It is often said that ‘that one waits ages for a bus, then two come along at the same time’. Just last week, at the end of June, something similar happened when carrying out a survey and assessing the cause of a largely hidden defect.

It is easy to miss defects, perhaps even serious, particularly hidden, when a dwelling initially presents very well.  The 1986 film, The Money Pit, starring Tom Hanks and Shelley Long, should, perhaps, be central to every Surveyors’ training, and even count as CPD.

A property I recently surveyed for a Home Buyers Report was nothing like The Money Pit home, but the initial impression was of a home that had been nicely updated and extended, including new a kitchen, bathroom and carpets.

It became apparent, not all was as it seemed during the survey, when a small area of black mould, at the base of a dormer bedroom wall, was observed, as seen in the picture below.

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Further investigation revealed additional defects to both the front and rear dormer external facing timber framed walls: a gap opening between the front and sides dormer walls, the wallpaper covering losing adhesion and elevated moisture readings, as seen in the pictures below.

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External observation did not reveal defect, (see property picture below), and although flat roof coverings are prone to failure at any time, it appeared to be in reasonable condition and no dampness was observed to the ceiling. PVC cladding can though, also disguise defects beneath, and given the evidence available the following advice was included within the report.

There is some black mould growth to the small front bedroom. Mould forms as a result of water vapour condensing in stagnant air spaces. The growth of mould can be reduced by increasing ventilation, which can sometimes simply be achieved by keeping windows open. Any existing mould should be removed as this can be toxic. If the problem continues, you should consider installing an extractor with a humidistat built in, that helps reduce excess moisture within the air.

However, elevated moisture levels were measured to external walls of the dormer, which are clad in PVC, and it is likely that there is moisture penetration behind the cladding and potentially deterioration to the timber frame. We also observed significant cracks, to the dormer walls, particularly at junctions with the gable end elevation, and window frames. As noted previously, the dormer walls are thought to be timber framed, and we believe the cracks and damp, are associated with deterioration of the timbers behind the PVC cladding. It will be necessary to have the cladding, or plasterboard, removed to facilitate further inspection of the fabric materials beneath. Any rot will need to be chopped out and replaced.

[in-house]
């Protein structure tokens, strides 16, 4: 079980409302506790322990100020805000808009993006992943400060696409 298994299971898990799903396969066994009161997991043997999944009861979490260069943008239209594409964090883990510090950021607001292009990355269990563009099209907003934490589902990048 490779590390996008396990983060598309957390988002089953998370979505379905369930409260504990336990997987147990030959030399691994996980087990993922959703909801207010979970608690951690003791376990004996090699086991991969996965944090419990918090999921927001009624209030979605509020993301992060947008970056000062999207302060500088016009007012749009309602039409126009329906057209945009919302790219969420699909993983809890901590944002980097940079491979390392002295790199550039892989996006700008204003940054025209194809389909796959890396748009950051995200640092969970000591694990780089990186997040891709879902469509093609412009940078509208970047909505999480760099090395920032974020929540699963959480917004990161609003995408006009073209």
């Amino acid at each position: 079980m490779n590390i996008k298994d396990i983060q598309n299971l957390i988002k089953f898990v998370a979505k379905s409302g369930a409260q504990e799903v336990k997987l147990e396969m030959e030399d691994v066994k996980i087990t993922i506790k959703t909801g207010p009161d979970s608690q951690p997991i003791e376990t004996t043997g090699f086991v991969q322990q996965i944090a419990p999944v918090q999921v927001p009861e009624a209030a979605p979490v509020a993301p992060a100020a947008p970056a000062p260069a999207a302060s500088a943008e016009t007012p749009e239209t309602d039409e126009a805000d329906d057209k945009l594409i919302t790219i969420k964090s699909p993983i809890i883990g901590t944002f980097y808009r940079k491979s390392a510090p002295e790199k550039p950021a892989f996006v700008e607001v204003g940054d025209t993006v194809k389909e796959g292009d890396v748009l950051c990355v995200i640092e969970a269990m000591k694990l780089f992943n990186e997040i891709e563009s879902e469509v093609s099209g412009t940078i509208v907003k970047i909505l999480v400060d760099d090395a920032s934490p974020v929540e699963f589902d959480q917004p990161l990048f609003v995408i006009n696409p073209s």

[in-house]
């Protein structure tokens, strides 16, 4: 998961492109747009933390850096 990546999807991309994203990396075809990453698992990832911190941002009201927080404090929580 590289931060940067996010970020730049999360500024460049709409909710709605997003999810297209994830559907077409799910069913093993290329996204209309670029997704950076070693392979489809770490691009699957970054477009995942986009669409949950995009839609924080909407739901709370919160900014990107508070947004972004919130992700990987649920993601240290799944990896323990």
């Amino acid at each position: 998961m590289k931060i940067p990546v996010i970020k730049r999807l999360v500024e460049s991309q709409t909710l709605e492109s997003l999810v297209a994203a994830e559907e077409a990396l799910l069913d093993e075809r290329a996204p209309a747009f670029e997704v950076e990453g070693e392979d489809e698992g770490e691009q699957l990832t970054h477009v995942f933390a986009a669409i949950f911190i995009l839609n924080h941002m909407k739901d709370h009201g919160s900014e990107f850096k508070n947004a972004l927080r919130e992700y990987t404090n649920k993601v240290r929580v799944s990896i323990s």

The following day, a Saturday, whilst out walking with the dog, by happenstance, I walked past a property where the PVC cladding to original timber soffit and fascia boards, had been removed, (see scaffolding picture below). Removal of the cladding had revealed significant deterioration to the timbers beneath, including extensive wet rot. It is likely that deterioration to internal finishes was the first indication of a more significant defect.

I shared the photographs of the second home, on the Gold Crest Surveyors What’s App Group, for general information, and there was some interesting feedback, particularly that Insurers might well not cover damage behind PVC cladding.

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Assessment of the defect also served as a reminder that defects, are not always immediately apparent, and vigilance is required despite first impressions being good or, especially when they are.

An additional aspect was, as is often the case, that the client had noticed something was wrong and would have been, quite rightly, disappointed had the report only, included the standard advice to increase ventilation, albeit, that it has been my observation that most properties are inadequately ventilated, and internal air qualify is often poor.

Reluctance to ventilate is, typically, a response to perceived security issues, and consequent of poor advice on heating. Operating heating from a thermostat, setting the minimum temperature at 15oC, retains heat held in the building fabric, thermal mass. Stale air can then be ‘purged’, even in the coldest months, without significant heat loss i.e. most heat is held in the building fabric, walls and ceilings.

The defect also served as a reminder that vendors unknowingly hide defects, with furnishings and sometimes, placement of themselves.

Finally, it’s worth making time to watch or re-watch, The Money Pit, and not just for CPD but because it’s hilarious. There are many funny moments but particularly memorable for me, is when Tom Hanks informs Shelley Long, whilst their home is falling apart round them, that ‘the Turkey’s done’.

By Andrew Maw.

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